|Sophie of Bavaria|
|Archduchess of Austria|
Princess Sophie in 1832, by Joseph Karl Stieler.
|Born||27 January 1805|
Munich, Electorate of Bavaria
|Died||28 May 1872 (aged 67)|
Vienna, Empire of Austria
|Spouse||Archduke Franz Karl of Austria|
|Father||King Maximilian I Joseph of Bavaria|
|Mother||Princess Caroline of Baden|
Princess Sophie of Bavaria (Sophie Friederike Dorothea Wilhelmine; 27 January 1805 - 28 May 1872) was born to King Maximilian I Joseph of Bavaria and his second wife Caroline of Baden. She was the identical twin sister of Princess Maria Anna of Bavaria, Queen of Saxony as wife of Frederick Augustus II of Saxony. Her eldest son Franz Joseph reigned as Emperor of Austria, and King of Hungary; her second son Maximilian briefly reigned as Emperor of Mexico.
Sophie was a daughter of King Maximilian I Joseph of Bavaria and his second wife, Princess Caroline of Baden. She was said to be her father's favorite daughter although she was more attached to her mother, whom she loved dearly. Sophie adored her twin sister Maria Anna and was very close to all her sisters.
On 4 November 1824, she married Archduke Franz Karl of Austria. Her paternal half-sister, Caroline Augusta of Bavaria, had married the groom's widowed father, Francis II, in 1816. Sophie and Franz Karl had six children. Emperor Francis II was truly fond of Sophie. Although Sophie had little in common with her husband she was a caring and devoted wife to Franz Karl who loved and respected her.
Unlike her husband Sophie was attached to all her children especially Francis Joseph as well as Ferdinand Maximilian who was her favourite son. She had a reputation for being strong-willed and authoritarian by nature but she was also known as familiar and sociable person devoted to her family and the Habsburg empire she married into. She enjoyed court life, dance, art and literature as well as horse riding.
Her ambition to place her oldest son on the Austrian throne was a constant theme in Austrian politics. At the time she was called "the only man at court". During the Revolution of 1848, she persuaded her somewhat feeble-minded husband to give up his rights to the throne in favour of their son Franz Joseph.  After Franz Joseph's accession, Sophie became the power behind the throne.
Historically, Sophie is remembered for her extremely adversial relationship with Franz Joseph's wife Sisi, who was also her niece. Elisabeth hated Sophie for being strict and demanding to her but there is no evidence that Archduchess had the same feelings toward her niece since she usually described Elisabeth quite pleasantly in her diary and letters. Nonetheless she had a good relationships with her other daughters-in-law and was caring mother-in-law to Maria Annunziata.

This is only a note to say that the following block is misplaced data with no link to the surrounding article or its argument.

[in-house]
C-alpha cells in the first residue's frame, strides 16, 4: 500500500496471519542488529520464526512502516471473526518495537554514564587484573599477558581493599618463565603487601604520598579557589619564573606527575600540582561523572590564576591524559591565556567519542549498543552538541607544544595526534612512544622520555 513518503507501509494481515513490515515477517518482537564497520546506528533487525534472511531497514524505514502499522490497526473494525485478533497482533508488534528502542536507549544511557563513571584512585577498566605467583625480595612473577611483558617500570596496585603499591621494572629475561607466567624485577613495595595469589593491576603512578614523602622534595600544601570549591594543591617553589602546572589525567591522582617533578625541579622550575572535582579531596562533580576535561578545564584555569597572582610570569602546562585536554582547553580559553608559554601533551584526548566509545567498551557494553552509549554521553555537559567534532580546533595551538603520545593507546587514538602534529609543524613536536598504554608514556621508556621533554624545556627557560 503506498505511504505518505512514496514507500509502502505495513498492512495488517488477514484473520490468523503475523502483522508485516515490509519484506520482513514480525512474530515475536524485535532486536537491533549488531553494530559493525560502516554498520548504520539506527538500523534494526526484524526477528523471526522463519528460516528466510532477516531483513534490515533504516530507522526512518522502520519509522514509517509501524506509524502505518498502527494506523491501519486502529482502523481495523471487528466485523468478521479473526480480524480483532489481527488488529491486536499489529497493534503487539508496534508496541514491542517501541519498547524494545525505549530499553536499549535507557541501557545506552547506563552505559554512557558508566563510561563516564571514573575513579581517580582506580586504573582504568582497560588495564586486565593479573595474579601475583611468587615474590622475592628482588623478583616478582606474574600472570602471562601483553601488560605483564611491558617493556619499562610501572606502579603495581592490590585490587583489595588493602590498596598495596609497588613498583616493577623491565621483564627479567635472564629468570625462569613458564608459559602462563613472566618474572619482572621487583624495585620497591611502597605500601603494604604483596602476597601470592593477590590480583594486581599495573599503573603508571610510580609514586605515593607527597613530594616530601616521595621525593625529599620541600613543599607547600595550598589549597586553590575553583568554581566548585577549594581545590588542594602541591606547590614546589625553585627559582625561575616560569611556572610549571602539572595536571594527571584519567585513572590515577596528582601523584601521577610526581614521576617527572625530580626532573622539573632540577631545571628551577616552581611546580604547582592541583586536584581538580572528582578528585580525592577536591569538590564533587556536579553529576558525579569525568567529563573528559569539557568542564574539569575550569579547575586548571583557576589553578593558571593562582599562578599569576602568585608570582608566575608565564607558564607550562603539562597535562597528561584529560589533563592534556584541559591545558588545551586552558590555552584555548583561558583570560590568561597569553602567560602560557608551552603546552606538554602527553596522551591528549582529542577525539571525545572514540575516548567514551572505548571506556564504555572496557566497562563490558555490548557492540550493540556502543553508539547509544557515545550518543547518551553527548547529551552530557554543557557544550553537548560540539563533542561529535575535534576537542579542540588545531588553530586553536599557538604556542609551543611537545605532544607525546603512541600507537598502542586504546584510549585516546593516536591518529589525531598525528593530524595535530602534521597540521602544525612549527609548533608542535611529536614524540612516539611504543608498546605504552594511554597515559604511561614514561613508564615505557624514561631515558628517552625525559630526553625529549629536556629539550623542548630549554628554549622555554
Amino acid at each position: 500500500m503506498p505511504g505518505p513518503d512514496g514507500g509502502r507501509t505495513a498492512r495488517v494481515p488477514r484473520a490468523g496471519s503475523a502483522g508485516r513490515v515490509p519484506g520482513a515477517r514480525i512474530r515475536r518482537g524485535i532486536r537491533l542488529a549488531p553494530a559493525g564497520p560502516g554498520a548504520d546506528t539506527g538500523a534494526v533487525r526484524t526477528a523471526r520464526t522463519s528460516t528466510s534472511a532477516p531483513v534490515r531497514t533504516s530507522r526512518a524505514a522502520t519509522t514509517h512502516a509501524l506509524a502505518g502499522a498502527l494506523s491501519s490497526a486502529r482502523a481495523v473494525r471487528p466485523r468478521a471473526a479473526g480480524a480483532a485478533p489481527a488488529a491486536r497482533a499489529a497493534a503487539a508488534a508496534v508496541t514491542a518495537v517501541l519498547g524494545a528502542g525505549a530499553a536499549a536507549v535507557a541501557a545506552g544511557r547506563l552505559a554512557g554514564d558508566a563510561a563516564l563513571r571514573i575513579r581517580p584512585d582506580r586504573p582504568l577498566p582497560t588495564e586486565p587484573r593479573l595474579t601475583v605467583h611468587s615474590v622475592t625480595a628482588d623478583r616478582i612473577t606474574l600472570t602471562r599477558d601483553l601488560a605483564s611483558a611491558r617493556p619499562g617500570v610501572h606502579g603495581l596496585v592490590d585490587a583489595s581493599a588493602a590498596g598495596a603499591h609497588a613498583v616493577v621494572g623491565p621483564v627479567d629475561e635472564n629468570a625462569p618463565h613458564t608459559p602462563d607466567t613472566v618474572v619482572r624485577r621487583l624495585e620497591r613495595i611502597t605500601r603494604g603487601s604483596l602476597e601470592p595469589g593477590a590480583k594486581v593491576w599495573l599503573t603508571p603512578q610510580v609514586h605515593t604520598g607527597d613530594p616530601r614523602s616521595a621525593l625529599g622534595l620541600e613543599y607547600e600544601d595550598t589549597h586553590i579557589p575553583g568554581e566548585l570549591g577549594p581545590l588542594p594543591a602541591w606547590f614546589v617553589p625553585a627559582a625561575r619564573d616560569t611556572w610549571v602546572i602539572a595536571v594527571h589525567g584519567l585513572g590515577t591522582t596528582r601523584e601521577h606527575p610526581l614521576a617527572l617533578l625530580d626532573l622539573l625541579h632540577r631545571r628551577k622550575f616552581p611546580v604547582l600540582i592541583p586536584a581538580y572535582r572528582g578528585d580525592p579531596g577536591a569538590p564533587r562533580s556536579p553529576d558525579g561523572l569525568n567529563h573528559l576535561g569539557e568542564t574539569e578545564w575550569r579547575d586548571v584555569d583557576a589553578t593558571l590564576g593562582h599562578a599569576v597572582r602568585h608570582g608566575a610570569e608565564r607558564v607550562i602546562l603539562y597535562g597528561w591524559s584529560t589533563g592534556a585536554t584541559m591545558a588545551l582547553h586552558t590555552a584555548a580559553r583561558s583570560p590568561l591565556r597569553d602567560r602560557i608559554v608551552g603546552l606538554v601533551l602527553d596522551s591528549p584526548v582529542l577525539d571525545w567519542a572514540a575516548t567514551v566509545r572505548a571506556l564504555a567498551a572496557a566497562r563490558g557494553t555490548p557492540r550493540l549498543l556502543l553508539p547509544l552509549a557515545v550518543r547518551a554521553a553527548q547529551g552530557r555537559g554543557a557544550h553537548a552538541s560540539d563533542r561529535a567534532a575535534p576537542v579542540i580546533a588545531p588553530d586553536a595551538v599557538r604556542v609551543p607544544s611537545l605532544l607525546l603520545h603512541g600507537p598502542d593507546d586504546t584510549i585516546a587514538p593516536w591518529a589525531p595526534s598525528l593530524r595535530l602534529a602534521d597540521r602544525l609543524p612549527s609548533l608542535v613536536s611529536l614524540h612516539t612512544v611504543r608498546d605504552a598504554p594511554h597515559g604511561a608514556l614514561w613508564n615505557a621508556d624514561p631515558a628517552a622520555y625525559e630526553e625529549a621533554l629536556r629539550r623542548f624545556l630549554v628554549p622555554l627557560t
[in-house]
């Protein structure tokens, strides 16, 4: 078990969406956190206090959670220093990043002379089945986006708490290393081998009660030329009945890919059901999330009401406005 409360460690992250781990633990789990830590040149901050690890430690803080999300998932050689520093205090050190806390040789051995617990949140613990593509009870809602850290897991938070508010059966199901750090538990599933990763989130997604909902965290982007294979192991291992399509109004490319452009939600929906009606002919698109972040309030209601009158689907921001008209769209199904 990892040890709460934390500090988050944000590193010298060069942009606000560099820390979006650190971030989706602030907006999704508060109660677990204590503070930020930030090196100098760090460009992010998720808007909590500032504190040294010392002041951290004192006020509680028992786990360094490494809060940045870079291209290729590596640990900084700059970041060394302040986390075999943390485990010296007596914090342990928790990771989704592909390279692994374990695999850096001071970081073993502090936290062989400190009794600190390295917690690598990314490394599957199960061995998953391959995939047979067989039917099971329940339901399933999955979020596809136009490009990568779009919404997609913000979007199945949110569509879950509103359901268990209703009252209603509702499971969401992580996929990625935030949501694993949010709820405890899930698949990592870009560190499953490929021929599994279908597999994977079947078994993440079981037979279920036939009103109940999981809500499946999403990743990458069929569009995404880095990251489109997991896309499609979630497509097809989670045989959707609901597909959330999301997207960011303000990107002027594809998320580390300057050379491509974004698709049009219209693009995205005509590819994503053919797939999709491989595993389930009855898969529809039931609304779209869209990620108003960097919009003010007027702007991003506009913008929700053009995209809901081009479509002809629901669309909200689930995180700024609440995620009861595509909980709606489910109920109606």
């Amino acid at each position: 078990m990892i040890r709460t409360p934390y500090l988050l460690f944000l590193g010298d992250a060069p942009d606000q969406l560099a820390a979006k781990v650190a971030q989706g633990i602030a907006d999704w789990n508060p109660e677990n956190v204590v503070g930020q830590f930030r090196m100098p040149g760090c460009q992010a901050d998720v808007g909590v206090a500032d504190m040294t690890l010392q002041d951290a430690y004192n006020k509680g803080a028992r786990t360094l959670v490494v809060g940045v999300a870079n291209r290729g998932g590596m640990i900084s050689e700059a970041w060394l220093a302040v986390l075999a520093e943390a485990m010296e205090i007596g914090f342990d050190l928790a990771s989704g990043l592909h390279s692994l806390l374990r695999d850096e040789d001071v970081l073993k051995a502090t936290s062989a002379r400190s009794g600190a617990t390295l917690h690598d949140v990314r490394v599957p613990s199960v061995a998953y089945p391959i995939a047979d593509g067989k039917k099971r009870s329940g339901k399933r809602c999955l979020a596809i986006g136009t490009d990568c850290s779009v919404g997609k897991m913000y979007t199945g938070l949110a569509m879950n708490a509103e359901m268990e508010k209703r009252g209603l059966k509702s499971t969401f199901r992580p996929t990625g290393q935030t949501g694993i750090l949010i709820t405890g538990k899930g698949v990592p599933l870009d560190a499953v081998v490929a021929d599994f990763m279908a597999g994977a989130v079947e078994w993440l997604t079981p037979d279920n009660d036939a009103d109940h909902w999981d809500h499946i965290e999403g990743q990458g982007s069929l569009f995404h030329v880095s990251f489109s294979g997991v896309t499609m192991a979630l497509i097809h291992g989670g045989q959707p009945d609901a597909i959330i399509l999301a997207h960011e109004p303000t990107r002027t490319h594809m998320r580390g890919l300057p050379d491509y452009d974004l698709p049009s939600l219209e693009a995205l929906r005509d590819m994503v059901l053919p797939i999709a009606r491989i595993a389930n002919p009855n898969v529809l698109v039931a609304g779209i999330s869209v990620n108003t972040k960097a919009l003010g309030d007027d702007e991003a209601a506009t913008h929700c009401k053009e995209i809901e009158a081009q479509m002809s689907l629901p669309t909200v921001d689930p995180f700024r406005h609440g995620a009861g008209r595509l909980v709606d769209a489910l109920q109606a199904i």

Sophie kept a detailed diary most of her life, which reveals much about Austrian court life. She was deeply affected in 1867 by the execution in Mexico of her second son Maximilian. She never recovered from that shock, and withdrew from public life. She died of a brain tumor in 1872.
She was also noted for her close relationship with Napoleon II, who lived at the Austrian Court as the Duke of Reichstadt. There were rumors of a sexual affair between them. There was even suspicion that Maximilian, born two weeks before Reichstadt's death in 1832, was actually his child. These claims were never verified, but it is certain that they were very good friends and that his death affected her very much. She is said to have turned into the hard, ambitious woman described in fiction after he died.
|Franz Joseph||18 August 1830||21 November 1916||Succeeded as Emperor of Austria|
Married his first cousin Elisabeth, Duchess in Bavaria, and had issue
|Maximilian I of Mexico||6 July 1832||19 June 1867||Proclaimed Emperor of Mexico|
Executed by firing squad
Married Charlotte, Princess of Belgium, and had no issue
|Karl Ludwig||30 July 1833||19 May 1896||Married:|
1) his first cousin Margaretha, Princess of and Duchess in Saxony (1840-1858) from 1856 to 1858, no issue
2) Maria Annunziata, Princess of the Two Sicilies (1843-1871) from 1862 to 1871, had issue (three sons and one daughter)
3) Infanta Maria Theresa of Portugal (1855-1944), from 1873 to 1896, had issue (two daughters).
He was the father of Archduke Franz Ferdinand, whose assassination in 1914 sparked World War I.
|Maria Anna||27 October 1835||5 February 1840||Died in childhood|
|Stillborn son||24 October 1840||24 October 1840|
|Ludwig Viktor||15 May 1842||18 January 1919||Died unmarried|
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|Ancestors of Princess Sophie of Bavaria|